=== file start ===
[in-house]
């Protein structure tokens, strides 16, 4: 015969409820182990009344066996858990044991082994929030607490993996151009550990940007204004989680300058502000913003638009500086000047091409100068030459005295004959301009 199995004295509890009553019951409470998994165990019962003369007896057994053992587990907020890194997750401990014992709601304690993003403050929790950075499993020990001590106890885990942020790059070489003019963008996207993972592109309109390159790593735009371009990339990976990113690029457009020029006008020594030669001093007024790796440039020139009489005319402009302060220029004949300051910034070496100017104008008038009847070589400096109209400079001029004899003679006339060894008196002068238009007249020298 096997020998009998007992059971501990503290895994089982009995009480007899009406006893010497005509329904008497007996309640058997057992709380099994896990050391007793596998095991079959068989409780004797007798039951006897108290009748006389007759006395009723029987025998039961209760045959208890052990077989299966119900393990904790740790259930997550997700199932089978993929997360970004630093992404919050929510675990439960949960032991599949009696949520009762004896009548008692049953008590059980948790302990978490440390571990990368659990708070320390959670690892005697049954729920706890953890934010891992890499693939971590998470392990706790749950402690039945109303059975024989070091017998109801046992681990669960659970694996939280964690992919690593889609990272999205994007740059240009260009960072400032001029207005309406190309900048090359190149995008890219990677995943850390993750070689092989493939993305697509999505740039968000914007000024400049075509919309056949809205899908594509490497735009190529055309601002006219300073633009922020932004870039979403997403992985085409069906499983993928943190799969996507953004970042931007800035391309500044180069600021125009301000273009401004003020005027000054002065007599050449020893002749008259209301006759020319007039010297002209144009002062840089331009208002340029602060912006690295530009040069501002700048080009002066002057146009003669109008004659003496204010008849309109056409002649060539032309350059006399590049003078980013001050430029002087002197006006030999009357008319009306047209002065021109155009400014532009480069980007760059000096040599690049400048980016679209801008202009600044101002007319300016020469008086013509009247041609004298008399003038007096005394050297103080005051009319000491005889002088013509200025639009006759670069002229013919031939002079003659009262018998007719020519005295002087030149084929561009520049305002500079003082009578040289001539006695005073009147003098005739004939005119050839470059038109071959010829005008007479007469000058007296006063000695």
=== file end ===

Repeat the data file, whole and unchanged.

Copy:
[in-house]
């Protein structure tokens, strides 16, 4: 015969409820182990009344066996858990044991082994929030607490993996151009550990940007204004989680300058502000913003638009500086000047091409100068030459005295004959301009 199995004295509890009553019951409470998994165990019962003369007896057994053992587990907020890194997750401990014992709601304690993003403050929790950075499993020990001590106890885990942020790059070489003019963008996207993972592109309109390159790593735009371009990339990976990113690029457009020029006008020594030669001093007024790796440039020139009489005319402009302060220029004949300051910034070496100017104008008038009847070589400096109209400079001029004899003679006339060894008196002068238009007249020298 096997020998009998007992059971501990503290895994089982009995009480007899009406006893010497005509329904008497007996309640058997057992709380099994896990050391007793596998095991079959068989409780004797007798039951006897108290009748006389007759006395009723029987025998039961209760045959208890052990077989299966119900393990904790740790259930997550997700199932089978993929997360970004630093992404919050929510675990439960949960032991599949009696949520009762004896009548008692049953008590059980948790302990978490440390571990990368659990708070320390959670690892005697049954729920706890953890934010891992890499693939971590998470392990706790749950402690039945109303059975024989070091017998109801046992681990669960659970694996939280964690992919690593889609990272999205994007740059240009260009960072400032001029207005309406190309900048090359190149995008890219990677995943850390993750070689092989493939993305697509999505740039968000914007000024400049075509919309056949809205899908594509490497735009190529055309601002006219300073633009922020932004870039979403997403992985085409069906499983993928943190799969996507953004970042931007800035391309500044180069600021125009301000273009401004003020005027000054002065007599050449020893002749008259209301006759020319007039010297002209144009002062840089331009208002340029602060912006690295530009040069501002700048080009002066002057146009003669109008004659003496204010008849309109056409002649060539032309350059006399590049003078980013001050430029002087002197006006030999009357008319009306047209002065021109155009400014532009480069980007760059000096040599690049400048980016679209801008202009600044101002007319300016020469008086013509009247041609004298008399003038007096005394050297103080005051009319000491005889002088013509200025639009006759670069002229013919031939002079003659009262018998007719020519005295002087030149084929561009520049305002500079003082009578040289001539006695005073009147003098005739004939005119050839470059038109071959010829005008007479007469000058007296006063000695």